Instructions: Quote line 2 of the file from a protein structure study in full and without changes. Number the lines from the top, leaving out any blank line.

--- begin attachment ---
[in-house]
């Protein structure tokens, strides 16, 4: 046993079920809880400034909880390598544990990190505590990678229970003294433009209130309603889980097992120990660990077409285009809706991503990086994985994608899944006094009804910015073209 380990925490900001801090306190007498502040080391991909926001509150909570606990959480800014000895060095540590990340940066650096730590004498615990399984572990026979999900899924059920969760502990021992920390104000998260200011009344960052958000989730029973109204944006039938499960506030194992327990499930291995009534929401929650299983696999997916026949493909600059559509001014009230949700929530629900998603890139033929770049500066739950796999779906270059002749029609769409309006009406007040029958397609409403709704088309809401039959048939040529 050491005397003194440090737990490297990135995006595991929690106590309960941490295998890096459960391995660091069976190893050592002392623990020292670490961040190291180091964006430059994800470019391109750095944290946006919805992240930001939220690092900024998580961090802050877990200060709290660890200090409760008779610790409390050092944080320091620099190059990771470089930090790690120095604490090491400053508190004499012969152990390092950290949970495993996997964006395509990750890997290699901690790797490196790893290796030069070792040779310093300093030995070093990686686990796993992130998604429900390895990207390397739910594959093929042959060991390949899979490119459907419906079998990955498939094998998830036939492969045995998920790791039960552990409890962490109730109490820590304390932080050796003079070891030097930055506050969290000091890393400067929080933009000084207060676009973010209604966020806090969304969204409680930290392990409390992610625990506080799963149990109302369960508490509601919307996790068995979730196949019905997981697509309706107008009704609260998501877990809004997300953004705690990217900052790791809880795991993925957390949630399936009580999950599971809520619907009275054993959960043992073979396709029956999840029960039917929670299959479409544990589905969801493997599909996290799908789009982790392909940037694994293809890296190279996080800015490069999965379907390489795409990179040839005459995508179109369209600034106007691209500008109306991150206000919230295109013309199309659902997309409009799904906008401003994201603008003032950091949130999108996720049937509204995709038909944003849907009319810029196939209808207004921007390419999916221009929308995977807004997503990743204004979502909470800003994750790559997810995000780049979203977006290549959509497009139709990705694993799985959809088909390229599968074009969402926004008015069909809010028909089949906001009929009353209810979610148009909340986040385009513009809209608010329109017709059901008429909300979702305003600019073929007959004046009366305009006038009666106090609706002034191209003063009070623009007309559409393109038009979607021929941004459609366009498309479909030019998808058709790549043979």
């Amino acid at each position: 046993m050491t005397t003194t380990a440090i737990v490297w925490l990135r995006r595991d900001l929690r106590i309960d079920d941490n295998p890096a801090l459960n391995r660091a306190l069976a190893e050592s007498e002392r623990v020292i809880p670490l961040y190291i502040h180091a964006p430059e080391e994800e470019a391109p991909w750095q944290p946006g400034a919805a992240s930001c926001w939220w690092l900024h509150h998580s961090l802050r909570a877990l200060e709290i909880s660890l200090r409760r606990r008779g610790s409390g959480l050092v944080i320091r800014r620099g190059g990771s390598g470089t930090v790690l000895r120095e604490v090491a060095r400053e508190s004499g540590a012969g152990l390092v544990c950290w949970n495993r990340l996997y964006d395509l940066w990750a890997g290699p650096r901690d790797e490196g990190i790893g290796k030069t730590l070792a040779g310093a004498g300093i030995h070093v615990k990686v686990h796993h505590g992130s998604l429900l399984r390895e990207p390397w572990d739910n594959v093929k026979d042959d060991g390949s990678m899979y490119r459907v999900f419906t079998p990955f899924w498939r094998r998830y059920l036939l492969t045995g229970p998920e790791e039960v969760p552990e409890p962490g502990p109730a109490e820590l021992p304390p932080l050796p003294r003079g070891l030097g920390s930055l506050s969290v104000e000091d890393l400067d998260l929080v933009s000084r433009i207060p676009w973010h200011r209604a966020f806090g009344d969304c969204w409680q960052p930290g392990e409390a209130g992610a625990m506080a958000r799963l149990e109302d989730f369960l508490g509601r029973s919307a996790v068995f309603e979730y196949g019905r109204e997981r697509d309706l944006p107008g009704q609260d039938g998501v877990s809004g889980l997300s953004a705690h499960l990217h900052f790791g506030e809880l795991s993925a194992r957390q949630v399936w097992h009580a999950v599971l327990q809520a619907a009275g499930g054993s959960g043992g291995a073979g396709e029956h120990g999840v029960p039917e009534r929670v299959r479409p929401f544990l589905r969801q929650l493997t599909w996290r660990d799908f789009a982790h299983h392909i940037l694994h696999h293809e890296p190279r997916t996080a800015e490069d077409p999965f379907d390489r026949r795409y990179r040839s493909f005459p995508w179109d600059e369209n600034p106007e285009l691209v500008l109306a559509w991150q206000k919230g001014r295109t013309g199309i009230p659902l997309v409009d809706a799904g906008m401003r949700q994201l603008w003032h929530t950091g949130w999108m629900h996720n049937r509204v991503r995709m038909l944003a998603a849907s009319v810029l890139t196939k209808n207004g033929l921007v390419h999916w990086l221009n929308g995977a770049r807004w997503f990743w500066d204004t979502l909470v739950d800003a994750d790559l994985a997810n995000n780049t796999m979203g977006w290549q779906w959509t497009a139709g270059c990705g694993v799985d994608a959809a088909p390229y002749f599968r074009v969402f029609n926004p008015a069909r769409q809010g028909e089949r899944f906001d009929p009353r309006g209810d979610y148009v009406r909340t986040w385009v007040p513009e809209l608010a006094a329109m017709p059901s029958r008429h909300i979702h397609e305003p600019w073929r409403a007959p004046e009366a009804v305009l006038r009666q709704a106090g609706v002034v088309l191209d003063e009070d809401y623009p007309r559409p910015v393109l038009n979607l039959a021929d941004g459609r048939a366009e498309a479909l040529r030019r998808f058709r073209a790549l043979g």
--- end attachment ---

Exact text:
């Protein structure tokens, strides 16, 4: 046993079920809880400034909880390598544990990190505590990678229970003294433009209130309603889980097992120990660990077409285009809706991503990086994985994608899944006094009804910015073209 380990925490900001801090306190007498502040080391991909926001509150909570606990959480800014000895060095540590990340940066650096730590004498615990399984572990026979999900899924059920969760502990021992920390104000998260200011009344960052958000989730029973109204944006039938499960506030194992327990499930291995009534929401929650299983696999997916026949493909600059559509001014009230949700929530629900998603890139033929770049500066739950796999779906270059002749029609769409309006009406007040029958397609409403709704088309809401039959048939040529 050491005397003194440090737990490297990135995006595991929690106590309960941490295998890096459960391995660091069976190893050592002392623990020292670490961040190291180091964006430059994800470019391109750095944290946006919805992240930001939220690092900024998580961090802050877990200060709290660890200090409760008779610790409390050092944080320091620099190059990771470089930090790690120095604490090491400053508190004499012969152990390092950290949970495993996997964006395509990750890997290699901690790797490196790893290796030069070792040779310093300093030995070093990686686990796993992130998604429900390895990207390397739910594959093929042959060991390949899979490119459907419906079998990955498939094998998830036939492969045995998920790791039960552990409890962490109730109490820590304390932080050796003079070891030097930055506050969290000091890393400067929080933009000084207060676009973010209604966020806090969304969204409680930290392990409390992610625990506080799963149990109302369960508490509601919307996790068995979730196949019905997981697509309706107008009704609260998501877990809004997300953004705690990217900052790791809880795991993925957390949630399936009580999950599971809520619907009275054993959960043992073979396709029956999840029960039917929670299959479409544990589905969801493997599909996290799908789009982790392909940037694994293809890296190279996080800015490069999965379907390489795409990179040839005459995508179109369209600034106007691209500008109306991150206000919230295109013309199309659902997309409009799904906008401003994201603008003032950091949130999108996720049937509204995709038909944003849907009319810029196939209808207004921007390419999916221009929308995977807004997503990743204004979502909470800003994750790559997810995000780049979203977006290549959509497009139709990705694993799985959809088909390229599968074009969402926004008015069909809010028909089949906001009929009353209810979610148009909340986040385009513009809209608010329109017709059901008429909300979702305003600019073929007959004046009366305009006038009666106090609706002034191209003063009070623009007309559409393109038009979607021929941004459609366009498309479909030019998808058709790549043979």